17. 17. Chronic inflammation due to the inhalation of irritants (cigarette smoking)<br />214 pts with chronic bronchitis <br />50/214 pts with TBM<br />2150 pts with TBM<br />53% concurrent chronic bronchitis <br />Acquired TMSevere Emphysema<br />Chronic bronchitis. A bronchologic evaluation. ORL J OtorhinolaryngolRelat Spec. 1976;38(3):178-86<br />Acquired tracheobronchomalacia.Ann Clin Res. 1977;9(2):52-7.<br />
  18. 18. Retrospective study <br />116 infants (between the ages of 3 and 28 months) with chronic respiratory problems<br />54/116 laryngomalacia and tracheomalacia<br />70% had GERD documented by reflux studies<br />62/116 control group<br />39% had GERD<br />GERD is prevalent among infants with large airways malacia<br />Acquired TMGERD<br />The prevalence of gastroesophageal reflux in children with tracheomalacia and laryngomalacia.<br />Chest. 2001;119(2):409-13<br />
  19. 19. EPIDEMIOLOGY<br />Acquired TM more common in men > 40 yo (Older studies) <br />4283 pts with pulmonary disease underwent bronchoscopy <br />542 pts (12.7%): TM (the airway caliber narrowed > 50%) <br />> 70%: age 50-80<br />Diagnosis, incidence, clinicopathology and surgical treatment of acquired tracheobronchomalacia.<br />Nihon Kyobu Shikkan Gakkai Zasshi. 1992;30(6):1028-35 <br />
  20. 20. HISTOPATHOLOGY<br /><ul><li> Atrophy of the longitudinal elastic fibers
  21. 21. Fragmentation of the tracheal cartilage</li></li></ul><li>NATURAL HISTORY<br />Progressive<br />17 pts with dynamic central airway obstruction underwent repeat bronchoscopy<br />76% worse airway narrowing<br />94 pts with dynamic central airway obstruction underwent repeat bronchoscopy (5.2 yrs average follow up)<br />Most pts had worse disease<br />Some had stable disease<br />Non improved<br />Acquired tracheobronchomalacia. Ann Clin Res. 1977;9(2):52-7.<br />Acquired tracheobronchomalacia. A clinical study with bronchological correlations. Ann Clin Res. 1977;9(6):350-5.<br />
  22. 22. CLINICAL MANIFESTATIONS<br />Asymptomatic in mild cases<br />The severity of airway narrowing progresses in certain clinical situations <br />Infection<br /> General anesthesia<br />Progressive hypercapnic respiratory failure<br />Liberation from mechanical ventilation<br />A case of tracheomalacia during isoflurane anesthesia. AnesthAnalg. 1995;80(5):1051-3.<br />Respiratory failure due to tracheobronchomalacia. Thorax. 1996;51(2):224-6.<br />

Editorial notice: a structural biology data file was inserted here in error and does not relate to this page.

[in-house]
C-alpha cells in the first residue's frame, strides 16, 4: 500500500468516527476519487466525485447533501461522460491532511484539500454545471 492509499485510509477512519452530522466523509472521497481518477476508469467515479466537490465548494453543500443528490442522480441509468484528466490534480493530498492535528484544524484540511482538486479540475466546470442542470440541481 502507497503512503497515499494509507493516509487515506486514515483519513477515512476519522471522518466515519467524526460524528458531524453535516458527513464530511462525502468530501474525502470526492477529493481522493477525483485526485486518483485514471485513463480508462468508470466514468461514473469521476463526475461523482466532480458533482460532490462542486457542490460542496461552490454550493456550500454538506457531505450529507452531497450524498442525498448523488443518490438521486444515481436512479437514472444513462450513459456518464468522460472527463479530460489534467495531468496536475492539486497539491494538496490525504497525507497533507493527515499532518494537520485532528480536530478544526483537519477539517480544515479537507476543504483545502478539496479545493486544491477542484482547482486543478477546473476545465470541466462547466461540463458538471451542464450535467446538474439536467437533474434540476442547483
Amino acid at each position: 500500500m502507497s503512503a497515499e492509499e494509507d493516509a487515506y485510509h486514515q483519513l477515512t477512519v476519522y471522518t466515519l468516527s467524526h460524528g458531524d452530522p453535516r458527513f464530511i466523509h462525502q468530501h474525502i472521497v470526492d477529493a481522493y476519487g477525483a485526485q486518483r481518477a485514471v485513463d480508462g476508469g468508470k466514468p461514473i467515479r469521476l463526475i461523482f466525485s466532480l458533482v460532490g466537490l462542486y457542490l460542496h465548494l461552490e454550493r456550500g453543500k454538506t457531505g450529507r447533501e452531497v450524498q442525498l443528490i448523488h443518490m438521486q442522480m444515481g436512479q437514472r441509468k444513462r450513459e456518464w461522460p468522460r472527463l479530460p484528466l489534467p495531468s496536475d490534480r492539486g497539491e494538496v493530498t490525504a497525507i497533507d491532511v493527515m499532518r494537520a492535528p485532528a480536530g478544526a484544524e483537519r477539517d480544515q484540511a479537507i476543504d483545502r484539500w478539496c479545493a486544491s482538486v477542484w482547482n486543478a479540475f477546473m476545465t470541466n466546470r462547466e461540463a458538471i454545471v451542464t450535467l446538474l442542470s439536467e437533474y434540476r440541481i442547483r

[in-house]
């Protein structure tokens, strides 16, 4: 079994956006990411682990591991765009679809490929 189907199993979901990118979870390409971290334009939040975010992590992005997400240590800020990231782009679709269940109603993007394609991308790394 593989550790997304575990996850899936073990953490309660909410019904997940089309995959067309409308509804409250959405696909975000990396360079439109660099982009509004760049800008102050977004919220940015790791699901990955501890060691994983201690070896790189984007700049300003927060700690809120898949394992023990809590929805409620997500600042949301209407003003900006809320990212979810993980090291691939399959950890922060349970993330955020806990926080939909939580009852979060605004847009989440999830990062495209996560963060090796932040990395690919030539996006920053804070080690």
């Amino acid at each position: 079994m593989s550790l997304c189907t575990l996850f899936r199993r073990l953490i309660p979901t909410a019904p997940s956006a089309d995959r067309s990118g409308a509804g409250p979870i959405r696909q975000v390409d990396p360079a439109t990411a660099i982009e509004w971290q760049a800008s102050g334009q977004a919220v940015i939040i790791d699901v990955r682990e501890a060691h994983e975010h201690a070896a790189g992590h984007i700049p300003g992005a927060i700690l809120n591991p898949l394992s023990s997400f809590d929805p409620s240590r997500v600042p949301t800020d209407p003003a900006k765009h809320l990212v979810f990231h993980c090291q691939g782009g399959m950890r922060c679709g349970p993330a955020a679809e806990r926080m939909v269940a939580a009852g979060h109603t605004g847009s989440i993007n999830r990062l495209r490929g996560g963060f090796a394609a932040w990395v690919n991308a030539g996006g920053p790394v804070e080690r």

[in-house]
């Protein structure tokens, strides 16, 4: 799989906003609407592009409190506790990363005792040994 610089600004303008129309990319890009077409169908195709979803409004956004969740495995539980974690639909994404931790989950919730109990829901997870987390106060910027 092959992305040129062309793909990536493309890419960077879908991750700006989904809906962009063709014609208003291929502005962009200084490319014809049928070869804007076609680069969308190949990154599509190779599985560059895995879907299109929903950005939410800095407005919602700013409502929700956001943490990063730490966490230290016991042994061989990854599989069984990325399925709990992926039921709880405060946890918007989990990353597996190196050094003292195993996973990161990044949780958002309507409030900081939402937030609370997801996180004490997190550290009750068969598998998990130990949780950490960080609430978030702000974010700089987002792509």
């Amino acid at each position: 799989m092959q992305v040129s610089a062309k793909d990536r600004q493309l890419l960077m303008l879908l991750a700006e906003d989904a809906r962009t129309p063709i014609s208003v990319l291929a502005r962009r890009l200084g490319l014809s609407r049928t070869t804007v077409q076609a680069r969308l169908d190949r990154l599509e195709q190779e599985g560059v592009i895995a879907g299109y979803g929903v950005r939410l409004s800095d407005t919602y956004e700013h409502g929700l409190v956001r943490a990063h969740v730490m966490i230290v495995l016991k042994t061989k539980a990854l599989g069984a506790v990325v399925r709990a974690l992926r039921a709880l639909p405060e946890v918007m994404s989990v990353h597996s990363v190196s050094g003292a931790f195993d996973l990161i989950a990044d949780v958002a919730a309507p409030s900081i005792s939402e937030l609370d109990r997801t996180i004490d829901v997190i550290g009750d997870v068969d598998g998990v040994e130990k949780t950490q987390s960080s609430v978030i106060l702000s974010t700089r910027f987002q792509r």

23. 23. CLINICAL MANIFESTATIONS<br />Dyspnea, cough, and sputum retention (most common)<br />Expiratory wheezing or stridor<br />Paroxysmal cough<br />Recurrent infection<br />Episodic choking, syncope a/w forced exhalation and cough<br />Maneuvers can sometimes elicit symptoms<br />Forced exhalation<br />Cough<br />Valsalva maneuver<br />Supine position<br />Acquired tracheobronchomalacia. Eur J Respir Dis. 1982;63(5):380-7.<br />
  24. 24. DIAGNOSISFlexibleBronchoscopy <br />The diagnostic gold standard<br />The severity of the dynamic central airway collapse:<br />Mild: 50% obstruction<br />Moderate: 75% obstruction<br />Severe: the anterior and posterior walls touch <br />Acquired tracheobronchomalacia. A clinical study with bronchological correlations.<br />Ann Clin Res. 1977;9(6):350-5.<br />
  25. 25. DIAGNOSISComputed Tomography <br />In some cases the collapse can not be demonstrated on end- expiration (false negative)<br />The collapse is much more prominent on dynamic imaging<br />Acquired tracheomalacia: detection by expiratory CT scan.<br />J Comput Assist Tomogr. 2001;25(3):394-9.<br />
  26. 26. Dynamic Expiratory CT vs. Bronchoscopy <br />Retrospective study (19 mon period)<br />Beth Israel Deaconess Medical Center<br />29 pts with airway malacia identified with bronchoscopy<br />End-expiratory and dynamic expiratory CT performed within 1 week of bronchoscopy<br />CT correctly diagnosed malacia in 28 of 29 patients <br />97% accuracy<br />CT is able to show the distal extent of the disease into segmental and subsegmental bronchi<br />Implications on treatment: neither stenting nor surgery can correct the distal disease<br />Comparison of Dynamic Expiratory CT With Bronchoscopy for Diagnosing Airway Malacia: A Pilot Evaluation. <br />Chest. 2007;131(3):758-64.<br />
  27. 27. Criteria for Diagnosing TM by CT <br />Same as those for diagnosing TM by bronchoscopy<br />Mild: 50% obstruction<br />Moderate: 75% obstruction<br />Severe: the anterior and posterior walls touch <br />